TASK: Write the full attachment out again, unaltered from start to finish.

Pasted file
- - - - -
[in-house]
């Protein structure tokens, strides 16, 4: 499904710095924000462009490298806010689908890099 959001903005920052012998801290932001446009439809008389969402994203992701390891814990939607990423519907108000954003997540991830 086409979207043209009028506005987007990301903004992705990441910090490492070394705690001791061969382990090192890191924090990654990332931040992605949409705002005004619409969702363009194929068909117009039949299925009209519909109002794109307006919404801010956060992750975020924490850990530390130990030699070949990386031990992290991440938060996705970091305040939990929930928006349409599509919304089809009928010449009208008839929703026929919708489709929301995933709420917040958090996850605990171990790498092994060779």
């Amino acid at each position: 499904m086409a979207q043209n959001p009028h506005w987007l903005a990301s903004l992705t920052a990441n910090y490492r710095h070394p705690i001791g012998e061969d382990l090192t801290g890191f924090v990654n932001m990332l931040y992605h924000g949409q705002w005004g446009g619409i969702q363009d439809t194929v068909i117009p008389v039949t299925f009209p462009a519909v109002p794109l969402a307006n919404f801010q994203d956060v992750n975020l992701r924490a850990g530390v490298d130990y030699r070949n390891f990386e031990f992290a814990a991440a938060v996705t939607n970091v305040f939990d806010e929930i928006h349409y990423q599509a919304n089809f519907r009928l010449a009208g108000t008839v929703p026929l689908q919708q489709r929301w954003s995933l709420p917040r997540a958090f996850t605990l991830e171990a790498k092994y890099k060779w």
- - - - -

[in-house]
């Protein structure tokens, strides 16, 4: 499904710095924000462009490298806010689908890099 959001903005920052012998801290932001446009439809008389969402994203992701390891814990939607990423519907108000954003997540991830 086409979207043209009028506005987007990301903004992705990441910090490492070394705690001791061969382990090192890191924090990654990332931040992605949409705002005004619409969702363009194929068909117009039949299925009209519909109002794109307006919404801010956060992750975020924490850990530390130990030699070949990386031990992290991440938060996705970091305040939990929930928006349409599509919304089809009928010449009208008839929703026929919708489709929301995933709420917040958090996850605990171990790498092994060779």
């Amino acid at each position: 499904m086409a979207q043209n959001p009028h506005w987007l903005a990301s903004l992705t920052a990441n910090y490492r710095h070394p705690i001791g012998e061969d382990l090192t801290g890191f924090v990654n932001m990332l931040y992605h924000g949409q705002w005004g446009g619409i969702q363009d439809t194929v068909i117009p008389v039949t299925f009209p462009a519909v109002p794109l969402a307006n919404f801010q994203d956060v992750n975020l992701r924490a850990g530390v490298d130990y030699r070949n390891f990386e031990f992290a814990a991440a938060v996705t939607n970091v305040f939990d806010e929930i928006h349409y990423q599509a919304n089809f519907r009928l010449a009208g108000t008839v929703p026929l689908q919708q489709r929301w954003s995933l709420p917040r997540a958090f996850t605990l991830e171990a790498k092994y890099k060779w």